By Scott Manley, WMC Director of Energy and Environmental Policy
An opportunity to create thousands of family-supporting jobs was lost earlier this year when the Senate fell one vote short of passing comprehensive mining reforms.
Wisconsin cannot afford to squander this job creation opportunity a second time. Passing comprehensive iron mining reform should be job one when the Legislature reconvenes in January.
The proposed mining project in Iron County would initially create 2,000 construction jobs in an area of the state that has been economically depressed for decades.
Once the mine opens, roughly 700 full time jobs would be created at the mining site alone. Another 2,100 jobs would be created statewide to support the mining operation, including positive impacts on world-class manufacturers like P&H Mining and Caterpillar, both of whom make the electric shovels used in the mining process right here in the Milwaukee area.
The mining jobs would pay an average of $60,000 per year in wages, with total compensation exceeding $80,000 with benefits – far in excess of the median income. The project would result in a capital investment of $1.5 billion, making it one of the largest private investments in our state’s history.
Unfortunately, this investment will not be made, and no mining jobs will be created, unless the Legislature enacts comprehensive reforms to our state mining laws.
Wisconsin’s mining laws are universally viewed as hostile to the mining industry, and have discouraged investment in metallic mining for many decades. In fact, a recent study by the Fraser Institute found Wisconsin’s mining laws ranked the worst in the entire world for uncertainty that discourages investment.
For example, our mining laws provide no deadline for a decision from the DNR, meaning the permit process can drag on with unnecessary delays for years on end. Moreover, many of the environmental laws that apply to mining are ambiguous, complex and subject to wide interpretation – it is often unclear what an applicant must demonstrate to receive an approval.
Adding further uncertainty to the process, our current mining laws actually require two lawsuits before the DNR can decide whether to issue a permit. Mandating two lawsuits during the mining permit process is not the way to attract mining investment.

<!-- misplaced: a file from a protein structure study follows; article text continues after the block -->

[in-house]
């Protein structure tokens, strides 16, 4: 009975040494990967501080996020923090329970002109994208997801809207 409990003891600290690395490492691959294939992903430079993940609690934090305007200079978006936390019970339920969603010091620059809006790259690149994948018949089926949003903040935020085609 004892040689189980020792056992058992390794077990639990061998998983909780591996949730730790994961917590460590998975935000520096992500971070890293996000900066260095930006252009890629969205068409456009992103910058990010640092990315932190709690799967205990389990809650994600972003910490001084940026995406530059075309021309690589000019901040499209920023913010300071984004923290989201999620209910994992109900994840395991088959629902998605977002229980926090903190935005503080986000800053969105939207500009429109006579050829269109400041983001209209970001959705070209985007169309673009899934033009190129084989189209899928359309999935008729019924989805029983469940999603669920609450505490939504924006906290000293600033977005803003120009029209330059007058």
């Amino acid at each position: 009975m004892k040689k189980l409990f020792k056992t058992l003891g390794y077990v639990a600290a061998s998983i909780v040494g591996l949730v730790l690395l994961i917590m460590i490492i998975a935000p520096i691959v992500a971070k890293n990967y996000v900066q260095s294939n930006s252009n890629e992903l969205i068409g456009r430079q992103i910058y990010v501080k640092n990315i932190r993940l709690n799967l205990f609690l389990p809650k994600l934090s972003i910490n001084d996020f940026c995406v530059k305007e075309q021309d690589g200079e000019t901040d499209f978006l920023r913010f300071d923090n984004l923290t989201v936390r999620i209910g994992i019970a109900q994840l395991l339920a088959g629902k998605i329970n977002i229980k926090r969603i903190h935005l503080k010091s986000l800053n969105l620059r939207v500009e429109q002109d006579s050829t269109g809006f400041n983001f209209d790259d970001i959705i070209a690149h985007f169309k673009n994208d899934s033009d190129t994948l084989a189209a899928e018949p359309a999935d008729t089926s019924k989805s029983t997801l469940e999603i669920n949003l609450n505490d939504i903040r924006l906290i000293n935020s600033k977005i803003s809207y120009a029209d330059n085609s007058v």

It’s clear that our mining laws are fundamentally broken, and are in need of major repair.
The Legislature nearly crossed the finish line last session with a bill that would provide the clarity and certainty needed to attract mining investment to Wisconsin while protecting the environment. Lawmakers need to pick up where they left off and pass the iron mining reform bill in January.
Much work and many compromises are reflected in the amended version of that bill. Now is not the time to reinvent the wheel – it’s time to get the job done for Wisconsin families in need of work.
Those in the anti-mining crowd continue to trot out their distortions and scare tactics about environmental impacts. However, the Legislature’s nonpartisan attorneys confirmed that the mining bill does not roll back any water quality, groundwater quality or air quality standards.
Indeed, the Wisconsin DNR has characterized the bill as giving them all the tools they need to safely address environmental impacts from mining both on and off the mining site. The breathless claims of environmental devastation from anti-mining special interests are simply untrue.
Others may advocate for minor tinkering with our mining laws, while promoting the false hope that taking a minimal approach to reform will attract mining investment and jobs. They are completely wrong.
Wisconsin’s mining laws are ranked the worst in the world for a reason. Taking a half-measure approach to reform will not fix the problem, and will not result in the creation of a single mining job.
Clearly, comprehensive reform legislation is needed to pave the way for mining jobs in Wisconsin, and the Legislature was one vote shy of passing it last session. No other bill presents the Legislature with a greater opportunity to create jobs and put Wisconsinites back to work.
It’s time for the Legislature to pass comprehensive iron mining reforms. We cannot afford to delay this enormous investment in economic development and job creation.